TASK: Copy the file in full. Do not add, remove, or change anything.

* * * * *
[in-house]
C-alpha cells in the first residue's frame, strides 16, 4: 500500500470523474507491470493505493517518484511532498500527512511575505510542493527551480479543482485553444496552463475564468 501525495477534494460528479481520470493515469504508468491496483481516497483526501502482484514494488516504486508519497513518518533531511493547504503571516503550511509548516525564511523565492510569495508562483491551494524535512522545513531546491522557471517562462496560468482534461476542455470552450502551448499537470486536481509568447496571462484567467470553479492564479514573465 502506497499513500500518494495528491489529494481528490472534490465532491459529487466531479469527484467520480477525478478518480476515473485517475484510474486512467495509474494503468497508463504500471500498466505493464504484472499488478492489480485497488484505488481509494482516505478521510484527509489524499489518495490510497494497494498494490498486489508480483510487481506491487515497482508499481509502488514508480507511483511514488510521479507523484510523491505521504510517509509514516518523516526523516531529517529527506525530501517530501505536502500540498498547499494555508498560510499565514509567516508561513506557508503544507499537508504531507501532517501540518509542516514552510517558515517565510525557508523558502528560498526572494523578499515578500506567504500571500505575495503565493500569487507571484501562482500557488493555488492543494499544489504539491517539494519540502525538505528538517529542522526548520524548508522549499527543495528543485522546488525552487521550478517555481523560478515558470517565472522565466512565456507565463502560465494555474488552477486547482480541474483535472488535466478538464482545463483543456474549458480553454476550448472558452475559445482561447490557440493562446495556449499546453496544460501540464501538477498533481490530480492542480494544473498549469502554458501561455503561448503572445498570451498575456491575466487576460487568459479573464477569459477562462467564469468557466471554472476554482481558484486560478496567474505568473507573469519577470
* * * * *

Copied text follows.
[in-house]
C-alpha cells in the first residue's frame, strides 16, 4: 500500500470523474507491470493505493517518484511532498500527512511575505510542493527551480479543482485553444496552463475564468 501525495477534494460528479481520470493515469504508468491496483481516497483526501502482484514494488516504486508519497513518518533531511493547504503571516503550511509548516525564511523565492510569495508562483491551494524535512522545513531546491522557471517562462496560468482534461476542455470552450502551448499537470486536481509568447496571462484567467470553479492564479514573465 502506497499513500500518494495528491489529494481528490472534490465532491459529487466531479469527484467520480477525478478518480476515473485517475484510474486512467495509474494503468497508463504500471500498466505493464504484472499488478492489480485497488484505488481509494482516505478521510484527509489524499489518495490510497494497494498494490498486489508480483510487481506491487515497482508499481509502488514508480507511483511514488510521479507523484510523491505521504510517509509514516518523516526523516531529517529527506525530501517530501505536502500540498498547499494555508498560510499565514509567516508561513506557508503544507499537508504531507501532517501540518509542516514552510517558515517565510525557508523558502528560498526572494523578499515578500506567504500571500505575495503565493500569487507571484501562482500557488493555488492543494499544489504539491517539494519540502525538505528538517529542522526548520524548508522549499527543495528543485522546488525552487521550478517555481523560478515558470517565472522565466512565456507565463502560465494555474488552477486547482480541474483535472488535466478538464482545463483543456474549458480553454476550448472558452475559445482561447490557440493562446495556449499546453496544460501540464501538477498533481490530480492542480494544473498549469502554458501561455503561448503572445498570451498575456491575466487576460487568459479573464477569459477562462467564469468557466471554472476554482481558484486560478496567474505568473507573469519577470